Calcalist has also discovered several other company executives including Fabio Goldman, Yuval Harel, Uri Ben Yosef, Ariel Treiger, and Rafi Cesana.
A cyber-security expert quoted in the Washington Post warned:
Archimedes’ commercialisation of tactics more commonly tied to governments, like Russia, [is] an emerging — and worrying — trend in the global spread of social media disinformation. “These efforts go well beyond what is acceptable in free and democratic societies,” Brookie said.
As I’ve written before, it’s no accident that the world leaders in these dirty ops tactics are Israeli companies. It stems from the country’s status as a national security state, in which military-intelligence affairs are accorded almost sacred status.
High-tech products, including surveillance technology and advanced weapons, provide a major export boost to the Israeli economy. Almost all of those involved in start-ups that devise these tools learn their trade in military intelligence services like Unit 8200. Regulating or restricting such technology would mean killing the goose that’s laying the golden egg – not to mention that it flies in the face of the exalted status accorded to those who protect and defend the country from security threats.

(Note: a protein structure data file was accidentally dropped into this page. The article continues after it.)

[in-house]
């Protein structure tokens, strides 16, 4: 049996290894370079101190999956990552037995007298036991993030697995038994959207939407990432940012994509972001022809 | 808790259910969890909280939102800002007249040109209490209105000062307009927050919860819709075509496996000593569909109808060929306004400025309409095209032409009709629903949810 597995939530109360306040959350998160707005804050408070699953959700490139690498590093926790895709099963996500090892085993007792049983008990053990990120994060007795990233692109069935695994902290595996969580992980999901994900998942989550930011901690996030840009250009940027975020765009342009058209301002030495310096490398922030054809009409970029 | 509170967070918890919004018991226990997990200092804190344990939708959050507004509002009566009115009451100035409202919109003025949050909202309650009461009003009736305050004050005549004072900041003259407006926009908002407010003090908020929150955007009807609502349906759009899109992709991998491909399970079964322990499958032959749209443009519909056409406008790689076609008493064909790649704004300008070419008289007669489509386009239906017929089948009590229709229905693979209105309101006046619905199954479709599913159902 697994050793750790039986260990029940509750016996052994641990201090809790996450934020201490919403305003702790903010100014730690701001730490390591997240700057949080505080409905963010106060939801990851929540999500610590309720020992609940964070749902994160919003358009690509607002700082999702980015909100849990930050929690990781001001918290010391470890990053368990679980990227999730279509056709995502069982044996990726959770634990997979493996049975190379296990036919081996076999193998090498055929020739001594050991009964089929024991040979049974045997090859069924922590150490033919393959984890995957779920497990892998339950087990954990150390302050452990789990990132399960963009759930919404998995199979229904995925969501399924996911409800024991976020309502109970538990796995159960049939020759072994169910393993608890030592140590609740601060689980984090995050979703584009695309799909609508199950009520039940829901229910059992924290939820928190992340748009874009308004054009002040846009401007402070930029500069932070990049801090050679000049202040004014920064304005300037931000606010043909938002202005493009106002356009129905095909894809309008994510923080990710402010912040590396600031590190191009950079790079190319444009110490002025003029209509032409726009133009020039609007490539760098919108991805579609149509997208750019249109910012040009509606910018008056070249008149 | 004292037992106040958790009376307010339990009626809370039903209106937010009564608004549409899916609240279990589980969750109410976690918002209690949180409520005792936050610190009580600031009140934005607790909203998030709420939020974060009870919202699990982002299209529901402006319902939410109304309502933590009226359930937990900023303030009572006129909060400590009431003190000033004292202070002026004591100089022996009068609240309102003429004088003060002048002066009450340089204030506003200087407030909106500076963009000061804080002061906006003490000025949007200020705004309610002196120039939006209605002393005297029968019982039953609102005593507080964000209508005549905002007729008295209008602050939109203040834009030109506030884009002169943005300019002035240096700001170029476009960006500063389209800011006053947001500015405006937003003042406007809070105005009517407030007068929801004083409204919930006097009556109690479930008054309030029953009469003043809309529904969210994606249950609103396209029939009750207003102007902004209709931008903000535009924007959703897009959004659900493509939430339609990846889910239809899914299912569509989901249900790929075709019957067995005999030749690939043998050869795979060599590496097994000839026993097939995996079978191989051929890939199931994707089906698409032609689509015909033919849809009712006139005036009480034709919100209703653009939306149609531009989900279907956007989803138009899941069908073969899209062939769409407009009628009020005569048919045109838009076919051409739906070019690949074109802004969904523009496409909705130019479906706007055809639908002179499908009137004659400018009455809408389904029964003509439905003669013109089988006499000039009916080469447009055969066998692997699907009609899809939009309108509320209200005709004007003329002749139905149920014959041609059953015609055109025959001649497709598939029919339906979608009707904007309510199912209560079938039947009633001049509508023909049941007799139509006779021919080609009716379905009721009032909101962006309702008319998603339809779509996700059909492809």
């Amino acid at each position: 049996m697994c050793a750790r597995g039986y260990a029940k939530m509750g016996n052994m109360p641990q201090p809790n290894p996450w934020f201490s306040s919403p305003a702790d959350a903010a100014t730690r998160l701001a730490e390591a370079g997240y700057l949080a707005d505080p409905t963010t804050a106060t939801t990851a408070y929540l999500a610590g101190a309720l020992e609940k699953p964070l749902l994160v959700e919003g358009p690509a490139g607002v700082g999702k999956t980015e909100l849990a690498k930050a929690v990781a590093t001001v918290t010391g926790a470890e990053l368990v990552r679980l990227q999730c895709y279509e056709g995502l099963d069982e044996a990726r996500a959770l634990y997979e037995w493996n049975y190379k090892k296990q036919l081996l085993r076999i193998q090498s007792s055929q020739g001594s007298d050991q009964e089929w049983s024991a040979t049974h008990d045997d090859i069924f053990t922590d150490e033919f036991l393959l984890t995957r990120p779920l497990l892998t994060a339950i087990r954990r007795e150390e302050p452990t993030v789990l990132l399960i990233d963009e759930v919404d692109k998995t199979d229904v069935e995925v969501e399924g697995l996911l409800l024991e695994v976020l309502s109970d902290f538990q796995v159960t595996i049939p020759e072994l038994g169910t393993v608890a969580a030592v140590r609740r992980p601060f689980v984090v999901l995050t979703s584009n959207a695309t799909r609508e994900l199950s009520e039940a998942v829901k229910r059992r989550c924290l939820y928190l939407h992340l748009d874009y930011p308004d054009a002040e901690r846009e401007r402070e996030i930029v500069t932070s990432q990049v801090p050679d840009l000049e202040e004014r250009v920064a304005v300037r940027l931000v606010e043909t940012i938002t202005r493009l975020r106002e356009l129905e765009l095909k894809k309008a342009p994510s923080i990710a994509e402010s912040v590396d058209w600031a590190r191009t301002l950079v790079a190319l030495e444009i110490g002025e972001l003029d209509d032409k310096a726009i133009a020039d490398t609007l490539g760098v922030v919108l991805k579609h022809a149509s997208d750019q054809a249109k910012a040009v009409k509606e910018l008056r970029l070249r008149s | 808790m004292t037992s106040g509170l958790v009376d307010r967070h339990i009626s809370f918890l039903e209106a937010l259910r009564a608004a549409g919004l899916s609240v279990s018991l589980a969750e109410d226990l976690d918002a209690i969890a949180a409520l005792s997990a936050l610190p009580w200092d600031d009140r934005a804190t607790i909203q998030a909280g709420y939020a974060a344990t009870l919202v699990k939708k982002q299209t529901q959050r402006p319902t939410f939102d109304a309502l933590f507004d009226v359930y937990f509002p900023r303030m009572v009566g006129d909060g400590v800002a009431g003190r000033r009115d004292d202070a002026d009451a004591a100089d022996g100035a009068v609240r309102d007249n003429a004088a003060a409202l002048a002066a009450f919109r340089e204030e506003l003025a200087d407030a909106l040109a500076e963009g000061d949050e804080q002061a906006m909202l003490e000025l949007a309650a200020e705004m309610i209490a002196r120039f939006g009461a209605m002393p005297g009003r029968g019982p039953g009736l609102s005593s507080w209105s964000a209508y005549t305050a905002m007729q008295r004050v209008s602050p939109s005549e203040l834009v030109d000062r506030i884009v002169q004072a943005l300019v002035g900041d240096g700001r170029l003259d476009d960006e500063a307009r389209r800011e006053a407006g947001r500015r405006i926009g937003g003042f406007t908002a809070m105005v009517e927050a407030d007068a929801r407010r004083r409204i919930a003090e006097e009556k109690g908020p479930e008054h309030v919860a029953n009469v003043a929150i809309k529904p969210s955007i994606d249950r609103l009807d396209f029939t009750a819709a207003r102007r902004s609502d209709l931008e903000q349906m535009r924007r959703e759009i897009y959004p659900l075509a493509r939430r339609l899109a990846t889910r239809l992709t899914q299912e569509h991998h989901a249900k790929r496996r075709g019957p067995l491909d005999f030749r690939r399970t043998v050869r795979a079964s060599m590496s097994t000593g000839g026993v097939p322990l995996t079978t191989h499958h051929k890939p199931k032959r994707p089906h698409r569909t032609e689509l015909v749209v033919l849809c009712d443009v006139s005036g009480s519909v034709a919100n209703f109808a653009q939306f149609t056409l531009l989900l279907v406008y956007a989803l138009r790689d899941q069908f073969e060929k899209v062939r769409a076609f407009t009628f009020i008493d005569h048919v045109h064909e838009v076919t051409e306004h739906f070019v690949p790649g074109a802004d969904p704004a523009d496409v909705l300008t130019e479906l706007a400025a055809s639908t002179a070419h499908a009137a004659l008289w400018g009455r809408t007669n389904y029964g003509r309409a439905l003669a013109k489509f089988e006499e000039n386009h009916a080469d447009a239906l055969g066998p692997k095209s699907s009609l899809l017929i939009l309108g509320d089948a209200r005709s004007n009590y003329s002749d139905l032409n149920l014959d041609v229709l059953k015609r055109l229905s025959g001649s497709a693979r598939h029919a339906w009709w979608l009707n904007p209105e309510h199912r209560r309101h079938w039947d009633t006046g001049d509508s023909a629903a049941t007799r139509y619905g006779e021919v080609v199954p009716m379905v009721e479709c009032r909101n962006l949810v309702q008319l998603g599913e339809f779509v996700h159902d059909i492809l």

Whatever Israel chooses to do (or not do) to address these issues, the world shouldn’t stand by. Otherwise, the pernicious system of cheating, spying, and dirty tricks developed by these Israeli companies will soon become normalised.
Governments around the world must not leave it to social media platforms alone to police their content. There must be strong legal penalties put in place to police such fraudulent behaviour. That’s why the Mueller indictments of the Internet Research Agency and its executives are welcome, though the chances of bringing any of the targets to justice are slim. There must be more such prosecutions before this behaviour can be reined in.
The dirty ops campaigns mounted by Israeli companies like Archimedes, NSO, and Black Cube endanger lives and pollute democratic processes around the world. Governments must take stronger action to regulate these activities. If they continue to sit back, there will be many more deaths like those of Khashoggi, not to mention the possibility of riots, political instability, and genocide such as Burmese Buddhist monks incited on Facebook against the Rohingya.
Amnesty International is making an excellent start by suing NSO and the Israeli defence ministry, demanding that the latter cease approving export licenses for the malware maker. But this lawsuit doesn’t stand much of a chance given the carte blanche offered by the Israeli judiciary to the military-intelligence complex. Legal experts, human rights NGOs, progressive political leaders, and social media companies themselves should devise a common strategy to take on these malefactors.
WhatsApp reported the NSO hack to the Justice Department. We’ll see whether it will have as much fortitude in pursuing Israeli hackers as it has in pursuing Russian and Chinese ones. I’ve queried WhatsApp asking if they planned to sue NSO Group for the damage the hack caused, both financially and in terms of the company’s reputation. A public relations firm retained by WhatsApp refused to comment.